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Wage Theft for Tipped Employees

Amazon Drivers Win $61.7 Million Wage Theft Settlement

The Federal Trade Commission recently announced a proposed settlement of $61.7 million to resolve claims that Amazon committed wage theft by keeping tips belonging to its drivers working for its Amazon Flex, Prime Now, and AmazonFresh products. 

When can a company keep your tips and how do tips have to be divided among employees? Our experienced wage and hour class action attorneys break it down.  

Amazon Drivers Win $61.7 Million In Wage and Tip Theft Settlement 

The U.S. Federal Trade Commission stated today that it reached a settlement with Amazon that requires Amazon to pay $61.7 million to settle claims that it kept a portion of customer tips that were to be given to its Amazon Flex and other drivers over the last two years.  

“Rather than passing along 100 percent of customers’ tips to drivers, as it had promised to do, Amazon used the money itself,” said Daniel Kaufman, acting director of the FTC’s Bureau of Consumer Protection, in a statement. “Our action today returns to drivers the tens of millions of dollars in tips that Amazon misappropriated, and requires Amazon to get drivers’ permission before changing its treatment of tips in the future.” 

An Employee’s Right to Their Tips 

Under California law, tips are protected just like wages such as an hourly wage or salary. That means that once they are earned by a worker, they belong to the worker (with few exceptions).  

A “tip” or “gratuity” is defined as any money paid or left for an employee by a customer over the costs of the goods purchased. In plain English, a tip is any voluntary payment made by a customer to an employee that is not part of the cost of the food or goods purchased. An employer also is forbidding from deducting credit card changes from the tip—so even if an employee pays with card, the entire tip must be paid to the employee. 

In California, employers are prohibited from collecting, taking, or keeping in any way tips paid to an employee. The law expressly provides that every tip is the sole property of the employee or employees to whom it was paid, given, or left for.  

(Unfortunately, and contrary to what one might think, mandatory service charges are not tips and may be kept by the restaurant or distributed as the employer wants—except where that is prohibited by a local ordinance, like in the City of Santa Monica.)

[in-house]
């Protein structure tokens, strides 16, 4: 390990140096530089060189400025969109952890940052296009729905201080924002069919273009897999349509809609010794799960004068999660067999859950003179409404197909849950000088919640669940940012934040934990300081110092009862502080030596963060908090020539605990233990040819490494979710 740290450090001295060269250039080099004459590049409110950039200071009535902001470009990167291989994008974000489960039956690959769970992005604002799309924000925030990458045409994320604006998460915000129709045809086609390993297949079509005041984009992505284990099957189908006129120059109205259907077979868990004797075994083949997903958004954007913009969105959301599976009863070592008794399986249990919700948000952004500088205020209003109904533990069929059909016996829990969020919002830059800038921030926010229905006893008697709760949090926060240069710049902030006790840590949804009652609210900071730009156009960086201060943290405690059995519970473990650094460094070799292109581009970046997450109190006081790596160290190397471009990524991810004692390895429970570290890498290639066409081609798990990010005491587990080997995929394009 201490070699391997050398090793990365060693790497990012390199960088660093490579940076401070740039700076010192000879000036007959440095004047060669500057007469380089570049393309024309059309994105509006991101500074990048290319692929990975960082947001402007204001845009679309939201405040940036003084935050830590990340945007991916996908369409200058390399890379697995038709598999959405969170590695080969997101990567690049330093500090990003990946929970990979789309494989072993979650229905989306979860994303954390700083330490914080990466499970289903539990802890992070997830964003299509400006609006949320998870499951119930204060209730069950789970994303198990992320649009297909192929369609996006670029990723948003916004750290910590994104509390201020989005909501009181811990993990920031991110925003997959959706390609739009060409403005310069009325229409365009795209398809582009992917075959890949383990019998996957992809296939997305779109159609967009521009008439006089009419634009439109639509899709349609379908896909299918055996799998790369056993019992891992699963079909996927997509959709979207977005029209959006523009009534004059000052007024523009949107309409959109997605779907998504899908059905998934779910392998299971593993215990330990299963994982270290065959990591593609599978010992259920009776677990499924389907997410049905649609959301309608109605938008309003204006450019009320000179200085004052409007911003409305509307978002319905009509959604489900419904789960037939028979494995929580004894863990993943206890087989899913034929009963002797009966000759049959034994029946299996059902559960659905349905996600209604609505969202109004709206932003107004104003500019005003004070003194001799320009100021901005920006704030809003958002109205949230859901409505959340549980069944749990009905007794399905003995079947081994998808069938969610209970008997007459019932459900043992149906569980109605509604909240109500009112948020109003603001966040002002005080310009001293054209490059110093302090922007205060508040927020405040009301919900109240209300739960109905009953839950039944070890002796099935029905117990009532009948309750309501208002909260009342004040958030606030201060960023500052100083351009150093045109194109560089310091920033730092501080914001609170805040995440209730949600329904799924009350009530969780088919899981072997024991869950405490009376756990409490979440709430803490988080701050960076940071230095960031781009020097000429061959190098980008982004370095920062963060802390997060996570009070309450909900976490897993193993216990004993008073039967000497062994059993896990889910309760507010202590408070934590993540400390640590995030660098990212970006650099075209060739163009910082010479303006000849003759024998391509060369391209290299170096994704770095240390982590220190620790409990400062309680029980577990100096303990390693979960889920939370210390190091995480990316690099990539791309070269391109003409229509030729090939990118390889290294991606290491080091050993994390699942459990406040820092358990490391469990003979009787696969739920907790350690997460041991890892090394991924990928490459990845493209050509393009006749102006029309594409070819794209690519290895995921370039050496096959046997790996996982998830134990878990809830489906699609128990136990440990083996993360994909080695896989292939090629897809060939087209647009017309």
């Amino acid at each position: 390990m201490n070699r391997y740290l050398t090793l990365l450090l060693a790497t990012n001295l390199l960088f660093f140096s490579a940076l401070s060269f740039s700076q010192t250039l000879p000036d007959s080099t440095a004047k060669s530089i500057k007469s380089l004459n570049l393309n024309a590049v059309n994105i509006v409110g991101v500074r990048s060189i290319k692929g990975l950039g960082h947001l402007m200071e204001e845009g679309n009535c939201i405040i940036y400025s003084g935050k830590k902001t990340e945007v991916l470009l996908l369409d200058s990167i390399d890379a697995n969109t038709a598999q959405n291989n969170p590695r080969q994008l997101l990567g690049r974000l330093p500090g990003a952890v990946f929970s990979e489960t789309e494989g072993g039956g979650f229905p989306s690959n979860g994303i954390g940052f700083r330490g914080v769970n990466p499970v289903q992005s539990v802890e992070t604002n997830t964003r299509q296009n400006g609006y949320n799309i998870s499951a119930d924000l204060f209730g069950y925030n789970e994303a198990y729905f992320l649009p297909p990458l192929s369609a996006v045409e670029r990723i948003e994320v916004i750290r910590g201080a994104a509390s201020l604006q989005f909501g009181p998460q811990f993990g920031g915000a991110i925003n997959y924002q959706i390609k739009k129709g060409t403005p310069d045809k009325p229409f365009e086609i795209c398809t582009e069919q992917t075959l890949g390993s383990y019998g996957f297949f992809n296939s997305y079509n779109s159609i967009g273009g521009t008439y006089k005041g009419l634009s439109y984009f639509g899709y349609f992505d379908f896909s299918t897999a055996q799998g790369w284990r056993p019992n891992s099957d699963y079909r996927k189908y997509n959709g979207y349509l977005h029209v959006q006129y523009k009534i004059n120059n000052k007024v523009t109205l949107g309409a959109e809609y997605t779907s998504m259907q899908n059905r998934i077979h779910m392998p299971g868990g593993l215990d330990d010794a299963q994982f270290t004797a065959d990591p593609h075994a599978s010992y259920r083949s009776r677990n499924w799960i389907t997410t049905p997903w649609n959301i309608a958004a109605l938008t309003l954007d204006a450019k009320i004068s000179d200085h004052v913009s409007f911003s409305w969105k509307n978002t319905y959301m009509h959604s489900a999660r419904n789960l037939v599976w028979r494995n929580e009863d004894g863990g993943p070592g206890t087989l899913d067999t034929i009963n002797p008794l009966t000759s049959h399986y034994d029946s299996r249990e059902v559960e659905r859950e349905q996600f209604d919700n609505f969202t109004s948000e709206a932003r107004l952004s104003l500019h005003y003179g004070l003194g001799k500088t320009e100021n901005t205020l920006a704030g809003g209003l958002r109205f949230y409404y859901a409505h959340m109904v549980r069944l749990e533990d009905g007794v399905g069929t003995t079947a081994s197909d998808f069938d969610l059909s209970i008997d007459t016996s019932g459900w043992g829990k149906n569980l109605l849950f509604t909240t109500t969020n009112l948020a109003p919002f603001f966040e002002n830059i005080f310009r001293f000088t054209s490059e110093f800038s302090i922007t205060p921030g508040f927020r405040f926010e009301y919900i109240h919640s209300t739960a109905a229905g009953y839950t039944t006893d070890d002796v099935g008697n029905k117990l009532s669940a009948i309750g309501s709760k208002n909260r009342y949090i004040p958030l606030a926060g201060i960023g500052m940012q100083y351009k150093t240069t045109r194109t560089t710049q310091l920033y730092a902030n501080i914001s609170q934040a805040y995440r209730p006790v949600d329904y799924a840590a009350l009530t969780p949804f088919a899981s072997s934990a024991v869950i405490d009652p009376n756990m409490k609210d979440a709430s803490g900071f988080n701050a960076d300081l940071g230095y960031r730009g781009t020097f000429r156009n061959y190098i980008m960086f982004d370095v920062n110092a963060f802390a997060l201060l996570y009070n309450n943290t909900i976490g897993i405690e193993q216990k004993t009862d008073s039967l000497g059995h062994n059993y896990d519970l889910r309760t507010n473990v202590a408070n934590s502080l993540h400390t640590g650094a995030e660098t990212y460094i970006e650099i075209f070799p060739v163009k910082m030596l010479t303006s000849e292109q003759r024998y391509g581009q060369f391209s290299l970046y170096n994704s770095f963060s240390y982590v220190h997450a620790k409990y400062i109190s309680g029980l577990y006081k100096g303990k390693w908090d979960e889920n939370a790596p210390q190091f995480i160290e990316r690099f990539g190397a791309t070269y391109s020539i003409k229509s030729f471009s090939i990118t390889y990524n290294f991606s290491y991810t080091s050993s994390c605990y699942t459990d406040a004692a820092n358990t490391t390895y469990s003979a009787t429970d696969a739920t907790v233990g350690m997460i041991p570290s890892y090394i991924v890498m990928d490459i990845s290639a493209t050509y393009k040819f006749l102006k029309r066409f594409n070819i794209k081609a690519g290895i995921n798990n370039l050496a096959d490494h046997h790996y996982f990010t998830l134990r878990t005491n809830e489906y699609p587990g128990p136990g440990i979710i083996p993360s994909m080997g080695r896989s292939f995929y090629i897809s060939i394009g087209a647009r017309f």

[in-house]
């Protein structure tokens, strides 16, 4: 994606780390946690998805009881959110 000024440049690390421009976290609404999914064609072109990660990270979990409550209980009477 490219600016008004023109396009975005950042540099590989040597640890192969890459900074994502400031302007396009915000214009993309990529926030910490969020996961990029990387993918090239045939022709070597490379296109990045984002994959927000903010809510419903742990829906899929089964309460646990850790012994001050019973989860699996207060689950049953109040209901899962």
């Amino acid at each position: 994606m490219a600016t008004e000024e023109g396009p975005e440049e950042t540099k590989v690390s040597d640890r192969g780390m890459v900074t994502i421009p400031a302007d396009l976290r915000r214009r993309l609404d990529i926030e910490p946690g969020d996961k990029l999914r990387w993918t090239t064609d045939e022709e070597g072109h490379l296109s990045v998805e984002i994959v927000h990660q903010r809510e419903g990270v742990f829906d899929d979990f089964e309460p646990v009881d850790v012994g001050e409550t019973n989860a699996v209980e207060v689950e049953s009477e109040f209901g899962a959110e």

Finally, a California employer cannot use tips to subsidize or credit your wages against minimum wage. You must be paid minimum wage plus whatever tips you have earned.  

Tip Pooling is Allowed 

One significant change in California law regarding tips deals with “tip pooling,” which occurs when some or all of the tips paid to an employee are pooled with all or some of the tips earned by other employees and then redistributed according to a set formula. Tip pooling in California is legal provided that only employees are in the pool and that the formula for distribution is fair and reasonable. However, back of house staff and other employees in the chain of service are not ineligible to participate solely because they do not directly serve customers.  

Managers—those with authority to hire and fire employees—are considered an “employer” for purposes of determining tip theft and so they cannot participate in a tip pool.  

Talk to an Experienced Wage and Hour Attorney 

If you think you have been forced to give up tips, had your tips taken away, or ahd your tips used to “increase” your wage to minimum wage, you’ve likely been a victim of wage theft. You should contact an attorney to understand your claims. We are passionate about helping victims of wage theft and helping them stand up for themselves and their right to earn a fair living wage. 

If you may have your tips stolen by your employer, do not hesitate to contact us today through our website or give us a call at (213) 214-3757 to schedule a free consultation. 

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